The findings of a study published with Frontiers suggests that those who engage in regular exercise may lower their risk of developing anxiety by almost 60%.
The findings of a study published with Frontiers suggests that those who engage in regular exercise may lower their risk of developing anxiety by almost 60%. Using data on almost 400,000 people spanning more than two decades, the authors from Lund University in Sweden were also able to identify a noticeable difference in exercise performance level and the risk of developing anxiety between males and females.
A quick online search for ways to improve our mental health will often come up with a myriad of different results. However, one of the most common suggestions put forward as a step to achieving wellness – and preventing future issues – is doing some physical exercise, whether it be a walk or playing a team sport.
Anxiety disorders – which typically develop early in a person’s life – are estimated to affect approximately 10% of the world’s population and have been found to be twice as common in women compared to men.
And while exercise is put forward as a promising strategy for the treatment of anxiety, little is known about the impact of exercise dose, intensity or physical fitness level on the risk of developing anxiety disorders.
To help answer this question, researchers in Sweden recently published a study in Frontiers in Psychiatry to show that those who took part in the world’s largest long-distance cross-country ski race (Vasaloppet) between 1989 and 2010 had a “significantly lower risk” of developing anxiety compared to non-skiers during the same period.
The study is based on data from almost 400,000 people in one of the largest ever population-wide epidemiology studies across both sexes.
Surprising finding among female skiers
“We found that the group with a more physically active lifestyle had an almost 60% lower risk of developing anxiety disorders over a follow-up period of up to 21 years,” said first author of the paper, Martine Svensson, and her colleague and principal investigator, Tomas Deierborg, of the Department of Experimental Medical Science at Lund University, Sweden.
“This association between a physically active lifestyle and a lower risk of anxiety was seen in both men and women.”
However, the authors found a noticeable difference in exercise performance level and the risk of developing anxiety between male and female skiers.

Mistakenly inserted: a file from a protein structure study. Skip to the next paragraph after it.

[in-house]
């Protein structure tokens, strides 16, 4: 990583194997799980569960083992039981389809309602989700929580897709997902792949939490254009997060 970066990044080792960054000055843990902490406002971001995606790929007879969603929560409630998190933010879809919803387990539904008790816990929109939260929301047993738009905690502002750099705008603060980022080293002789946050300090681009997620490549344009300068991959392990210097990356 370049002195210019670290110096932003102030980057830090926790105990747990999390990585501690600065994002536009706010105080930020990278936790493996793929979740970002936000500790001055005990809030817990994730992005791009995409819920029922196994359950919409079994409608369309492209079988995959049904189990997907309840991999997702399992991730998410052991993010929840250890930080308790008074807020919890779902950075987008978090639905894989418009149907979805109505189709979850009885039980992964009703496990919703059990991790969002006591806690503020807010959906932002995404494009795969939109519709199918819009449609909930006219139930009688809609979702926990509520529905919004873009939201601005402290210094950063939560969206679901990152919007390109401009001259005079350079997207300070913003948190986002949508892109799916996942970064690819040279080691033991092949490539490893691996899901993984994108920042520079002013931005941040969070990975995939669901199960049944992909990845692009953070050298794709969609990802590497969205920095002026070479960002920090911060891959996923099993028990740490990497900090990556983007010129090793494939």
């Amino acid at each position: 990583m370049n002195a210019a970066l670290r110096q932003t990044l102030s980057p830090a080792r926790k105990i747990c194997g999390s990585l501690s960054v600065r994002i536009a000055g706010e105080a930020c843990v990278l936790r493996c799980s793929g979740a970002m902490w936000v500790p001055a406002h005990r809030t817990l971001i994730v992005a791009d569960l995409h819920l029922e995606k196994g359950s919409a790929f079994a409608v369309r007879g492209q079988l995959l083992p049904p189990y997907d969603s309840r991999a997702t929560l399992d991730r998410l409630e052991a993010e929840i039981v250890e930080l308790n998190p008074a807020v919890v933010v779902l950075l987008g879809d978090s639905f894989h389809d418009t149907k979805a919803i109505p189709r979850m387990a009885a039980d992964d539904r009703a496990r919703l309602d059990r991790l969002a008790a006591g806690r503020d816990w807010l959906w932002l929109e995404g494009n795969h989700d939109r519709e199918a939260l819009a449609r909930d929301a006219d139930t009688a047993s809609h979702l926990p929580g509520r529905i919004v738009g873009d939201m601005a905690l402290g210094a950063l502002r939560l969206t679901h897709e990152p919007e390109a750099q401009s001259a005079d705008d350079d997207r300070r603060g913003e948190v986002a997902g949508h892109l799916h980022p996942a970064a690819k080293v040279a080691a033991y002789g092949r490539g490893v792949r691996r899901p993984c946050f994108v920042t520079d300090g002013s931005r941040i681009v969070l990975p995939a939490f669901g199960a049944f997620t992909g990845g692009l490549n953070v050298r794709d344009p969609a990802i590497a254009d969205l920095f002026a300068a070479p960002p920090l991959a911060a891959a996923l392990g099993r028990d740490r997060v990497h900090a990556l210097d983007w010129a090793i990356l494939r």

While a male skier’s physical performance did not appear to affect the risk of developing anxiety, the highest performing group of female skiers had almost the double risk of developing anxiety disorders compared to the group which was physically active at a lower performance level.
“Importantly,” they said, “the total risk of getting anxiety among high-performing women was still lower compared to the more physically inactive women in the general population”.
These findings cover relatively uncharted territory for scientific research, according to the researchers, as most previous studies focused on depression or mental illness as opposed to specifically diagnosed anxiety disorders.
Furthermore, some of the largest studies looking at this topic only included men, were much smaller in sample size, and had either limited or no follow-up data to track the long-term effects of physical activity on mental health.
Next steps for research
The surprising discovery of an association between physical performance and the risk for anxiety disorders in women also emphasized the scientific importance of these findings for follow-up research.
“Our results suggest that the relation between symptoms of anxiety and exercise behavior may not be linear,” Svensson said.
“Exercise behaviors and anxiety symptoms are likely to be affected by genetics, psychological factors, and personality traits, confounders that were not possible to investigate in our cohort. Studies investigating the driving factors behind these differences between men and women when it comes to extreme exercise behaviors and how it affects the development of anxiety are needed.”
They added that randomized intervention trials, as well as long-term objective measurements of physical activity in prospective studies, are also needed to assess the validity and causality of the association they reported.
But does this mean that skiing in particular can play an important role in keeping anxiety at bay, as opposed to any other form of exercise? Not so, Svensson and Deierborg said, given that previous studies have also shown the benefits of keeping fit on our mental health.
“We think this cohort of cross-country skiers is a good proxy for an active lifestyle, but there could also be a component of being more outdoors among skiers,” they said.
“Studies focusing on specific sports may find slightly different results and magnitudes of the associations, but this is most likely due to other important factors that affect mental health and which you cannot easily control in research analysis.”
Reference: “Physical Activity Is Associated With Lower Long-Term Incidence of Anxiety in a Population-Based, Large-Scale Study” by Martina Svensson, Lena Brundin, Sophie Erhardt, Ulf Hållmarker, Stefan James and Tomas Deierborg, 10 September 2021, Frontiers in Psychiatry.
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